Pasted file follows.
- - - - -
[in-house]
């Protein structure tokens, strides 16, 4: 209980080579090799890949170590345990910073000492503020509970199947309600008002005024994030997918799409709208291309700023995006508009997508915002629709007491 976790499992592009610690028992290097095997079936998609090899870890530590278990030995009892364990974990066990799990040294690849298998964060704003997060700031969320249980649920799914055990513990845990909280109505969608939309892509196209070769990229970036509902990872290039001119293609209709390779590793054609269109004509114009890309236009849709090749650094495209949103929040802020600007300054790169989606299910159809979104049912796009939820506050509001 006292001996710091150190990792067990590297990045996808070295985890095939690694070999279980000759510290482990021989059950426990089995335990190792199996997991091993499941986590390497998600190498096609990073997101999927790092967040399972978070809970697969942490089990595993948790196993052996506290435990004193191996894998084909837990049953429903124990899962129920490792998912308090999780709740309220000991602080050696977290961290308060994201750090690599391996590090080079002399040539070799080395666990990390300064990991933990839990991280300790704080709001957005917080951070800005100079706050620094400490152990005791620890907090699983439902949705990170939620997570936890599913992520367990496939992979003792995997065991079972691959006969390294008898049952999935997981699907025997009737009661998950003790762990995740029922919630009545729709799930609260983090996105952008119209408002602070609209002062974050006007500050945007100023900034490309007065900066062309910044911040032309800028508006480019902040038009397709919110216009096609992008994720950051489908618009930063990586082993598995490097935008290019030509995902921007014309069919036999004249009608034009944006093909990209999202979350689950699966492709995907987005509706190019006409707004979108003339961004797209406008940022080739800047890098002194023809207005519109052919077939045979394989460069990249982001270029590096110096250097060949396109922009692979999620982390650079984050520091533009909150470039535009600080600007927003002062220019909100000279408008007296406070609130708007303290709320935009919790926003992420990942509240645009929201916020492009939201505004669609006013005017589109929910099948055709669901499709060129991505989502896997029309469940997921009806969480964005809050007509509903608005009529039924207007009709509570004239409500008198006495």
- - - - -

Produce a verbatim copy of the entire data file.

[in-house]
């Protein structure tokens, strides 16, 4: 209980080579090799890949170590345990910073000492503020509970199947309600008002005024994030997918799409709208291309700023995006508009997508915002629709007491 976790499992592009610690028992290097095997079936998609090899870890530590278990030995009892364990974990066990799990040294690849298998964060704003997060700031969320249980649920799914055990513990845990909280109505969608939309892509196209070769990229970036509902990872290039001119293609209709390779590793054609269109004509114009890309236009849709090749650094495209949103929040802020600007300054790169989606299910159809979104049912796009939820506050509001 006292001996710091150190990792067990590297990045996808070295985890095939690694070999279980000759510290482990021989059950426990089995335990190792199996997991091993499941986590390497998600190498096609990073997101999927790092967040399972978070809970697969942490089990595993948790196993052996506290435990004193191996894998084909837990049953429903124990899962129920490792998912308090999780709740309220000991602080050696977290961290308060994201750090690599391996590090080079002399040539070799080395666990990390300064990991933990839990991280300790704080709001957005917080951070800005100079706050620094400490152990005791620890907090699983439902949705990170939620997570936890599913992520367990496939992979003792995997065991079972691959006969390294008898049952999935997981699907025997009737009661998950003790762990995740029922919630009545729709799930609260983090996105952008119209408002602070609209002062974050006007500050945007100023900034490309007065900066062309910044911040032309800028508006480019902040038009397709919110216009096609992008994720950051489908618009930063990586082993598995490097935008290019030509995902921007014309069919036999004249009608034009944006093909990209999202979350689950699966492709995907987005509706190019006409707004979108003339961004797209406008940022080739800047890098002194023809207005519109052919077939045979394989460069990249982001270029590096110096250097060949396109922009692979999620982390650079984050520091533009909150470039535009600080600007927003002062220019909100000279408008007296406070609130708007303290709320935009919790926003992420990942509240645009929201916020492009939201505004669609006013005017589109929910099948055709669901499709060129991505989502896997029309469940997921009806969480964005809050007509509903608005009529039924207007009709509570004239409500008198006495």